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Watchmaker or Tinkerer?

by Jordan Ficklin

When you are a watchmaker everyone thinks you are a tinkerer. Inevitably I get asked if I repair clocks, or music boxes, or automata, or any sundry of other odds and ends. In fact I’m a good repairman when it comes to most things because I can figure out how things work and that is the key to good diagnostics.

I don’t repair clocks. Why? It requires a completely different set of tools than the ones I use in watchmaking. A small music box or an automaton, sure why not. As long as its parts are on the scale of a watch.

Today I was asked to repair a compass. I mean why not, they are both handheld and round. First they took it to a jewelry shop across the street and they told him (with confidence) I could fix it. So, what was wrong with the compass? you ask. The North end of the needle was pointing South. A quick view of the following video on youtube and I fixed the compass. The customer thought I was a genius and I learned something new. I can now repair compasses.

The fact is this problem was very easy to solve.

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  1. david
    Posted September 13, 2012 at 12:50 am | Permalink

    can’t view on my mobile, what was the fault?

  2. J.Peter
    Posted September 13, 2012 at 7:33 am | Permalink

    All I had to do was run a strong magnet across the needle from the back of the compass and the atoms aligned themselves appropriately for the end of the needle marked north (the south end) to point north.

  3. Posted September 13, 2012 at 3:01 pm | Permalink

    It’s true. People ask me on a regular basis if I can repair clocks. I’ve also been asked about music boxes, locks, adding machines, telephones, radios, printing presses, Victrolas, aircraft instruments (other than clocks), and, yes, compasses.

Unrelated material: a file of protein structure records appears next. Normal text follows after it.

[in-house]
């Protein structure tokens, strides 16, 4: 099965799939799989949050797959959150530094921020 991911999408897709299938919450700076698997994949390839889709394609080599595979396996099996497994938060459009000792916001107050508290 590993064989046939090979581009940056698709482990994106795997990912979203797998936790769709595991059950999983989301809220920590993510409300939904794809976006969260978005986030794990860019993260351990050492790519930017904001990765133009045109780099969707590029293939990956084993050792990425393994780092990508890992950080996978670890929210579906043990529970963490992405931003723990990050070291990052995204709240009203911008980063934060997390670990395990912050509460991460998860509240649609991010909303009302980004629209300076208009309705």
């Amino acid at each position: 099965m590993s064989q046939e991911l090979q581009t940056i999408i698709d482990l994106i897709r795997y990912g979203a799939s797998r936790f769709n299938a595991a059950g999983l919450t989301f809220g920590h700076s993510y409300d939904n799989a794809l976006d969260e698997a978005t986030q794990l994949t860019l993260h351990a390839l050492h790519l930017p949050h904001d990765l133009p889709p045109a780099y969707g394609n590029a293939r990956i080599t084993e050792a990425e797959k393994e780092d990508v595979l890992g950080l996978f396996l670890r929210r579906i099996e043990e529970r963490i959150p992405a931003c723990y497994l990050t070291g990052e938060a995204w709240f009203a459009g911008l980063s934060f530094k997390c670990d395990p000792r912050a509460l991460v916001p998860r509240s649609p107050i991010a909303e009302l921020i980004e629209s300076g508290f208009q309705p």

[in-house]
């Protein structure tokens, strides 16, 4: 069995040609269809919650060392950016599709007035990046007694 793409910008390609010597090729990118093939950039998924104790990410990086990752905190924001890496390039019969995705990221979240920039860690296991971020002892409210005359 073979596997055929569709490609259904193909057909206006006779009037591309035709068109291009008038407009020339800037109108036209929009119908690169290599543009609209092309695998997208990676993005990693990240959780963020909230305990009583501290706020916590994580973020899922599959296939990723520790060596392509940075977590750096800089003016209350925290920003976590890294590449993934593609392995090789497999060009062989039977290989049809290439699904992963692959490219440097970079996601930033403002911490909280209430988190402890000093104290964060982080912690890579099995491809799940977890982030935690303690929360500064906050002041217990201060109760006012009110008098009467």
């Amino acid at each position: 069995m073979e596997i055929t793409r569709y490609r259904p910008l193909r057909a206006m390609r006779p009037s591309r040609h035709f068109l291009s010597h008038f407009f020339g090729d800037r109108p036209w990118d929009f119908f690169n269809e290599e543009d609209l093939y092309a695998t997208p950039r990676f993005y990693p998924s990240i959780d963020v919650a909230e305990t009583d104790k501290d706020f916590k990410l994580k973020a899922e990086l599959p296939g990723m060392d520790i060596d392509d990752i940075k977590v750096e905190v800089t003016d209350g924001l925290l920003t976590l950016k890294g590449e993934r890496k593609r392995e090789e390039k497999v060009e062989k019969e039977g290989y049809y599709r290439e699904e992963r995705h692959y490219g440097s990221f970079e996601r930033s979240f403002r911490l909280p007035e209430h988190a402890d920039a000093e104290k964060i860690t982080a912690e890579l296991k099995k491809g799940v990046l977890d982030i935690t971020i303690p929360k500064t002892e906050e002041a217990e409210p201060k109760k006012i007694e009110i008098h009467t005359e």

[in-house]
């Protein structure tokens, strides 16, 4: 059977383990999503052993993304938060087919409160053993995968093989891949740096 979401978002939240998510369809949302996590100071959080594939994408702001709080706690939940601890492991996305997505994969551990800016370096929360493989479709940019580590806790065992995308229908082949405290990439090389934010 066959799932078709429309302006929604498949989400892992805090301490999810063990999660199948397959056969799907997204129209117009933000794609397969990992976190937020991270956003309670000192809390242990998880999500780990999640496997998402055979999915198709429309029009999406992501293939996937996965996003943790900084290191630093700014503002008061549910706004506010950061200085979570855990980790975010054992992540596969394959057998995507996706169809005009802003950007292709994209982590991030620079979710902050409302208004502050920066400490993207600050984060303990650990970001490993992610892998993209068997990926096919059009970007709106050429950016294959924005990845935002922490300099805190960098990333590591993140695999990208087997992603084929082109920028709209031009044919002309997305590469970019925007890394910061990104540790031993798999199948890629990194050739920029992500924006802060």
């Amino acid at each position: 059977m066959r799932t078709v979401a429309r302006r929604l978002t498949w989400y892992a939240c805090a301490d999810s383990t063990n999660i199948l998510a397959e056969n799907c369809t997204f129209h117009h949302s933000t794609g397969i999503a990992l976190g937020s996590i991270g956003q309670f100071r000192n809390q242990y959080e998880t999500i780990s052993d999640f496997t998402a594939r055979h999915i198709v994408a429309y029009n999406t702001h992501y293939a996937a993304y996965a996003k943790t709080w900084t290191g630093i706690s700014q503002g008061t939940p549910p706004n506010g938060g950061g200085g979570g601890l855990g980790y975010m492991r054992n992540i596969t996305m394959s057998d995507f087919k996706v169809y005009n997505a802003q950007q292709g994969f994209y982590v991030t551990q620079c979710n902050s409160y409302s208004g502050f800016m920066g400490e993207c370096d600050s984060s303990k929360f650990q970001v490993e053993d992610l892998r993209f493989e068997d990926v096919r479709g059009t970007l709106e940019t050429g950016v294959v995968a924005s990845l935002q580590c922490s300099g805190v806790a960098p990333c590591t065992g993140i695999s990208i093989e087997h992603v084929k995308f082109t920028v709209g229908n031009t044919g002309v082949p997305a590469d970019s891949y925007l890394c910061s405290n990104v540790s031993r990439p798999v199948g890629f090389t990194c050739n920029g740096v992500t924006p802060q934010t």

4. DTW
    Posted September 14, 2012 at 6:15 am | Permalink

    “”I can figure out how things work and that is the key to good diagnostics.””
    So true

  5. Phillip
    Posted September 17, 2012 at 9:01 am | Permalink

    I’m definitely in the tinkerer camp when it comes to watches, being a computer programmer by day, but I find the same is true in my industry. There’s an old joke that if you’re having copier/printer/fax problems, ask the programmer, “Because hey, this machine has a computer inside it, right?” They, of course, require a different skill set, but I usually find myself agreeing to work on odd machines because “I can figure out how things work” as well. It’s amazing how often the solution is equally as simple as your compass repair.

    I think that’s one of the abilities that sets a person apart from his peers. Being able to do the job you were hired to do is good, but having the knowledge/ability/willingness to use what you know to solve semi-related problems makes you invaluable.

    But from now on, I’ll definitely send all of my compass repairs your way. ­čśë

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